2019/20: The season when Rotherham United showed on and off the pitch what it means to be a Miller

2019/20: The season when Rotherham United showed on and off the pitch what it means to be a Miller

By Paul Davis | 31/05/2020

2019/20: The season when Rotherham United showed on and off the pitch what it means to be a Miller
An emotional Richie Barker thanks Millers fans at Oxford

ONE person stood on the pitch while a thousand others chanted his name.

Richie Barker cut a solitary figure at Oxford United in January yet he was anything but alone.

His younger brother had died, aged just 39, earlier that month and this was the Rotherham United assistant manager’s first match back after compassionate leave.

The players rewarded him with their performance of the season in a stunning 3-1 victory that lifted the Millers to the top of League One. The big away following rewarded him with their impromptu tribute after the final whistle.

De de de de, Richie Barker.

Barker, tough, hard, uncompromising Barker, decent, honest, straight Barker, raised his arms in acknowledgement as the support and respect rained down on the Kassam Stadium turf. And he sobbed.

This has been a campaign that brought too much heartache, too much sorrow, before it was halted in March by the coronavirus outbreak.

But in a season of tears the Millers came together in adversity as players lost loved ones and fans died tragically young. The bond between club and supporters has never been so strong.

Having played 35 of their 44 fixtures, Rotherham are in second spot and a place in the Championship will become theirs if clubs vote for no more football to be played.

Whatever decision is reach on that issue, it won’t define events of a season the like of which we are likely never to see again. This year has been all about the journey, not the destination.

Before combat began in August, boss Paul Warne warned that it would take time for everything to come together. There had been 17 departures and 12 arrivals in a summer of transformation.

No matter how much he protested, the manager knew better than anyone that, after promotion two years earlier had been followed by a heroic fight against second-tier relegation, only a play-off place would satisfy expectations.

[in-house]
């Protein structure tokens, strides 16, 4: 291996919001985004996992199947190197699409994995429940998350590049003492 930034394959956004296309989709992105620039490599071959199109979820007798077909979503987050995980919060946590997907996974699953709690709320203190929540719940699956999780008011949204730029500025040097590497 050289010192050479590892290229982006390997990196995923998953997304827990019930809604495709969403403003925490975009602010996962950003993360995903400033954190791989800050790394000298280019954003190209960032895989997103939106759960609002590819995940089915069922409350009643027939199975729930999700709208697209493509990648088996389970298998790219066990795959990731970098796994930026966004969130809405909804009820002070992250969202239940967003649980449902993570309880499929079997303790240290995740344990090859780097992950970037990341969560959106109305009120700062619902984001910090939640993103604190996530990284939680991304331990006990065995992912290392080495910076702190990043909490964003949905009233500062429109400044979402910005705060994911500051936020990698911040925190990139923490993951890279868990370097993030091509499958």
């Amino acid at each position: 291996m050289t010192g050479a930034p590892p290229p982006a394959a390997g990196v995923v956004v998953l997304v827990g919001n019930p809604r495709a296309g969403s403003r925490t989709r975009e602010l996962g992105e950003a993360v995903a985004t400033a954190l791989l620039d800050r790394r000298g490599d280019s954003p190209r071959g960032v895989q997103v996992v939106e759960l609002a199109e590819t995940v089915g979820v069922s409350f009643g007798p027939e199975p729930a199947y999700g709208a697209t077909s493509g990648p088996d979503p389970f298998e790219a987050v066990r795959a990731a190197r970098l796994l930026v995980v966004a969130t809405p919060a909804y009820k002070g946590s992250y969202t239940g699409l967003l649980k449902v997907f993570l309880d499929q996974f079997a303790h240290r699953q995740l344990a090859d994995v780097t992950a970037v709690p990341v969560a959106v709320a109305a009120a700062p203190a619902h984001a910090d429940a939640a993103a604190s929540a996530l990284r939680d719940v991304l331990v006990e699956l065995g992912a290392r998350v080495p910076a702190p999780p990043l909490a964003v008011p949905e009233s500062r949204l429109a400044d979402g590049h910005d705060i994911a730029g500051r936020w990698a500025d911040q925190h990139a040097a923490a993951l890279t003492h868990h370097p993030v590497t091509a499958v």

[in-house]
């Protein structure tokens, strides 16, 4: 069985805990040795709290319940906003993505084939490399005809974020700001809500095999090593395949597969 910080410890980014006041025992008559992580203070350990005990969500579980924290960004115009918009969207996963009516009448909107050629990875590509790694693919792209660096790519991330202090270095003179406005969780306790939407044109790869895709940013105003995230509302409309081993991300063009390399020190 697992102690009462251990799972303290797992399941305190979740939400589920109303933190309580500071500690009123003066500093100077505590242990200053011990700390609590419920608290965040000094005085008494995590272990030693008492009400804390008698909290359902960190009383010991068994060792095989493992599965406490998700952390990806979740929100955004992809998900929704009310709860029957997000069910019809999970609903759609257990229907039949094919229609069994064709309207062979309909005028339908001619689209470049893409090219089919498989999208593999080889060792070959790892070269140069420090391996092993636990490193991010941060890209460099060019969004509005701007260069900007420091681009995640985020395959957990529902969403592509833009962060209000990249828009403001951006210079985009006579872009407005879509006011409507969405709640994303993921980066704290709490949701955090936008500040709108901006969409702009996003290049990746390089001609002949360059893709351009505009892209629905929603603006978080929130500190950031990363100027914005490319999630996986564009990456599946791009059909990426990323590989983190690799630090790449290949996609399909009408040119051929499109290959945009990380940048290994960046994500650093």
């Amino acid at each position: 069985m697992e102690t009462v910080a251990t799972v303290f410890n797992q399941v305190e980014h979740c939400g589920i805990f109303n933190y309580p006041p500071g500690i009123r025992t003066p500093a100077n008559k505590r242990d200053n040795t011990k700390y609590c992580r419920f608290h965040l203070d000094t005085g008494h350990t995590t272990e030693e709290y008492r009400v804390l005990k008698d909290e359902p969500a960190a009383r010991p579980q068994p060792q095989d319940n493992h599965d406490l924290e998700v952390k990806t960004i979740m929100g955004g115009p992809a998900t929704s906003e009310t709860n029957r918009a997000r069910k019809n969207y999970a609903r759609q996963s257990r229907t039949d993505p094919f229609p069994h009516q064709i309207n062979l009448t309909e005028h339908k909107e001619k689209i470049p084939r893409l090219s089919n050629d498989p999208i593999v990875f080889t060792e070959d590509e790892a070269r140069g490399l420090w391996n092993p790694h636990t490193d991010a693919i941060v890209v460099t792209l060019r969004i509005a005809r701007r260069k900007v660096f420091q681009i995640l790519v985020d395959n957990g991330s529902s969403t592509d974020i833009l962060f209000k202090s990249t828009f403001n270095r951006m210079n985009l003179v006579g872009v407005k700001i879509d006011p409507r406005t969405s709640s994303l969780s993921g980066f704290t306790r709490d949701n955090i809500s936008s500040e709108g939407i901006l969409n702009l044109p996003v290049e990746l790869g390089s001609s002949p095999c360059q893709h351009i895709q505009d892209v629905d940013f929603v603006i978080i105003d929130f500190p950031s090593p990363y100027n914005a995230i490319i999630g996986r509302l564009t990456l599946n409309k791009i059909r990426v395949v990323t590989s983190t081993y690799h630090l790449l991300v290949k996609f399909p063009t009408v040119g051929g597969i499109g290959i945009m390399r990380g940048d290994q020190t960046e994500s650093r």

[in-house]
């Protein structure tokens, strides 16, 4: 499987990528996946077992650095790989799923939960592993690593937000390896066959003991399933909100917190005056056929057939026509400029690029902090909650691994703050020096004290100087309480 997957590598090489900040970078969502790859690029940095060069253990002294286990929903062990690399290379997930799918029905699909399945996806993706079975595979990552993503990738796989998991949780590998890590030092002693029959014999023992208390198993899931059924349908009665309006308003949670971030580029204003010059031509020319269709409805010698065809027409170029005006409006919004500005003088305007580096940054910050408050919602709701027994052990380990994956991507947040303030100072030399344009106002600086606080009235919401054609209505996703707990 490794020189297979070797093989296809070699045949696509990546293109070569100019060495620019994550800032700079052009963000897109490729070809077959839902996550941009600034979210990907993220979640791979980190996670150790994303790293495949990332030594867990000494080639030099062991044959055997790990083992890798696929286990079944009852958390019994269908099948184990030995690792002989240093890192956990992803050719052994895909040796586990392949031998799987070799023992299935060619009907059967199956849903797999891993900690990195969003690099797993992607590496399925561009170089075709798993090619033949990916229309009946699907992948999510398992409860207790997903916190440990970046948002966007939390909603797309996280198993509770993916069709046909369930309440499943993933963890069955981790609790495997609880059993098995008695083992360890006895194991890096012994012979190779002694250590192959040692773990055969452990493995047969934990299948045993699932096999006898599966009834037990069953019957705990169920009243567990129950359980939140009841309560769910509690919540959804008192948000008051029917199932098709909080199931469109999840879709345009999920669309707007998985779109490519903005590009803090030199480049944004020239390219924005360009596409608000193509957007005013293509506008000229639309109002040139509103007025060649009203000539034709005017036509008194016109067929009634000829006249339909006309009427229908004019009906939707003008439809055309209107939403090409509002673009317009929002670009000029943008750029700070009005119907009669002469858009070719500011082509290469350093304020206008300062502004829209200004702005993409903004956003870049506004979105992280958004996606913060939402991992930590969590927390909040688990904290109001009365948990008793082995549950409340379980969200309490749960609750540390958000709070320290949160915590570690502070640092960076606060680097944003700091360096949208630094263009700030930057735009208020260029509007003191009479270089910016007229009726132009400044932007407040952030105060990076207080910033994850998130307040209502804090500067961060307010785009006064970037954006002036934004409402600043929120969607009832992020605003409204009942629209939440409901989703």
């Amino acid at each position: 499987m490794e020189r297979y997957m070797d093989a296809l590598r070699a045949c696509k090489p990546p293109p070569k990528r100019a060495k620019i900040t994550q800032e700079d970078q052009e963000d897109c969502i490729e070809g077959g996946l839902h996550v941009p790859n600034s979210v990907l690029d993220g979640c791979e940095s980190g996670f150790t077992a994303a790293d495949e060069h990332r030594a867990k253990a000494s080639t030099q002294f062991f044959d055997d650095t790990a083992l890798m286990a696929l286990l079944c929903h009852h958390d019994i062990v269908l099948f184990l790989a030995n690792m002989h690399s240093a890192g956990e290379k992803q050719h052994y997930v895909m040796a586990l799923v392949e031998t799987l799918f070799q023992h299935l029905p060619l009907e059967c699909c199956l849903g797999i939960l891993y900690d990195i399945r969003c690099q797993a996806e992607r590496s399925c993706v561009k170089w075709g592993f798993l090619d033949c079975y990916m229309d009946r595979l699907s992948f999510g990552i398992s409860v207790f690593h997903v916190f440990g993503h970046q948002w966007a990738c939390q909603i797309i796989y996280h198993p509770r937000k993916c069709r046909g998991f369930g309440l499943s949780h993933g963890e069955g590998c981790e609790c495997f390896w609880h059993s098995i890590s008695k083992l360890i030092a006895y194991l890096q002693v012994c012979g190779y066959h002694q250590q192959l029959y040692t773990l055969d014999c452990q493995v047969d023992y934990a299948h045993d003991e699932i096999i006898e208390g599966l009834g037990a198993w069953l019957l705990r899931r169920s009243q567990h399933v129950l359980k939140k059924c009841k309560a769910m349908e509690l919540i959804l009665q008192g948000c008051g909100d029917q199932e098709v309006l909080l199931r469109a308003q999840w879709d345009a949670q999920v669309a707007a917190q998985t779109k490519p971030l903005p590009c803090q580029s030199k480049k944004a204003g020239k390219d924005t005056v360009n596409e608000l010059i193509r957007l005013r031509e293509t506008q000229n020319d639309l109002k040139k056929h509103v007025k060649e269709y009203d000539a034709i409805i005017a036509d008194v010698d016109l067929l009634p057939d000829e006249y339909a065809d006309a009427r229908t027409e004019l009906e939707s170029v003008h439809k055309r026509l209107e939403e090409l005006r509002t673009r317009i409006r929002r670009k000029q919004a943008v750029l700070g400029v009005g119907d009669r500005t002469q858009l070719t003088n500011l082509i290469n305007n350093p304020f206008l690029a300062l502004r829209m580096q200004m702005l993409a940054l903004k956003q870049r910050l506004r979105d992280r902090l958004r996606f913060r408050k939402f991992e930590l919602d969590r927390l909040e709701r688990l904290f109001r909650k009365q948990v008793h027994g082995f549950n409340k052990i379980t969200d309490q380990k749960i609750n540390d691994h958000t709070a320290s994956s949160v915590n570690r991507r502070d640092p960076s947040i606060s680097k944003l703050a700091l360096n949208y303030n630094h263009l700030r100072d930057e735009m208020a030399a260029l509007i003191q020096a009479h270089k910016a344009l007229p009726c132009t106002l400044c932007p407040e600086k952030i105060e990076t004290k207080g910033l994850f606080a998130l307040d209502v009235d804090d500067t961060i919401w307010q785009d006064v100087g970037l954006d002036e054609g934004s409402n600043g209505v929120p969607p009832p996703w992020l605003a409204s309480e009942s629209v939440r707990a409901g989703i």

The start was stuttering and AESSEAL New York Stadium wasn’t the place to be as games against Lincoln City, Tranmere Rovers, Shrewsbury Town and Wycombe Wanderers brought possession without penetration.

However, there were signs. Michael Ihiekwe was stepping up as the best central defender in the division and, blips at Doncaster Rovers and Bristol Rovers apart, the Millers were a growing force on the road.

Ipswich, Wednesday October 23. The weather was wild and Town walked out in top spot, unbeaten at home. 90 minutes of suffering later, they were on their knees, blown away at pissing-down Portman by gale-force visitors smashing every tackle and chasing down every ball.

A young midfielder from Newcastle United struggling to make a loan impact could make only the bench on the night Rotherham showed they could beat anybody.

Key man Michael Ihiekwe

By the time Oxford away came round on January 11, the Millers were looking for pole position themselves.

Matt Crooks had been a two-goal terror at Ipswich and now he gave the performance of his career. The home team had been League One’s best footballing side but they were overrun, overpowered and overawed by the physical might of the visitors.

What are U’s looking at? Warne’s men against Karl Robinson’s boys. 3-0 at half-time, 3-1 at full-time and ‘We are top of the league, I say we are top of the league’.

The supporters’ Kassam victory songs turned into something much more poignant at the end.

Barker, never one for fuss or slaps on the back, had already disappeared down the tunnel when Warne caught up with his great pal and told him that he might want to consider going back outside.

The number two breaking down at the fans’ show of unity became the enduring image of the season, a symbol of what the Millers had become, what they could go on to be, what they meant to each other.